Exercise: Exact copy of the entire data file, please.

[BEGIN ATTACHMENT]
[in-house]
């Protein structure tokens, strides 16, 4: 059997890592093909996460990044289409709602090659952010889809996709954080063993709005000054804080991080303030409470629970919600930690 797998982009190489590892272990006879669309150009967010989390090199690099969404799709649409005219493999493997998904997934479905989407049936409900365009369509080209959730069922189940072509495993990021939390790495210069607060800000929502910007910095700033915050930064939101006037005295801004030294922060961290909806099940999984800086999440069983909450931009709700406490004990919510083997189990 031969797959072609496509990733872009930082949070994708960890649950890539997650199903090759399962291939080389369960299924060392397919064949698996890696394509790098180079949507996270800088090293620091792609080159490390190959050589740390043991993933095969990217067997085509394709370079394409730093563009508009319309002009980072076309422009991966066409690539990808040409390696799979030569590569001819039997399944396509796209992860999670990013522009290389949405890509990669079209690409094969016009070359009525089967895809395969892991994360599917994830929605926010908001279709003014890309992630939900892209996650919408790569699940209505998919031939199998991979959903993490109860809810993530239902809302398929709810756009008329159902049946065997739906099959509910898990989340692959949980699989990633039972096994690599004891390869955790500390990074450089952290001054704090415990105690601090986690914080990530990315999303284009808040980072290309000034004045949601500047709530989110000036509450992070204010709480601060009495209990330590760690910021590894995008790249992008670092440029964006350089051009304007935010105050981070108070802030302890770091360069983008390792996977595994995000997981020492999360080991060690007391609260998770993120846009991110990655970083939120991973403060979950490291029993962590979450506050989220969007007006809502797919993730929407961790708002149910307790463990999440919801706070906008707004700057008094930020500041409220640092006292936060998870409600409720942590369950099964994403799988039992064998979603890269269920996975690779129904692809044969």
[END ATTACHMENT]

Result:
[in-house]
């Protein structure tokens, strides 16, 4: 059997890592093909996460990044289409709602090659952010889809996709954080063993709005000054804080991080303030409470629970919600930690 797998982009190489590892272990006879669309150009967010989390090199690099969404799709649409005219493999493997998904997934479905989407049936409900365009369509080209959730069922189940072509495993990021939390790495210069607060800000929502910007910095700033915050930064939101006037005295801004030294922060961290909806099940999984800086999440069983909450931009709700406490004990919510083997189990 031969797959072609496509990733872009930082949070994708960890649950890539997650199903090759399962291939080389369960299924060392397919064949698996890696394509790098180079949507996270800088090293620091792609080159490390190959050589740390043991993933095969990217067997085509394709370079394409730093563009508009319309002009980072076309422009991966066409690539990808040409390696799979030569590569001819039997399944396509796209992860999670990013522009290389949405890509990669079209690409094969016009070359009525089967895809395969892991994360599917994830929605926010908001279709003014890309992630939900892209996650919408790569699940209505998919031939199998991979959903993490109860809810993530239902809302398929709810756009008329159902049946065997739906099959509910898990989340692959949980699989990633039972096994690599004891390869955790500390990074450089952290001054704090415990105690601090986690914080990530990315999303284009808040980072290309000034004045949601500047709530989110000036509450992070204010709480601060009495209990330590760690910021590894995008790249992008670092440029964006350089051009304007935010105050981070108070802030302890770091360069983008390792996977595994995000997981020492999360080991060690007391609260998770993120846009991110990655970083939120991973403060979950490291029993962590979450506050989220969007007006809502797919993730929407961790708002149910307790463990999440919801706070906008707004700057008094930020500041409220640092006292936060998870409600409720942590369950099964994403799988039992064998979603890269269920996975690779129904692809044969």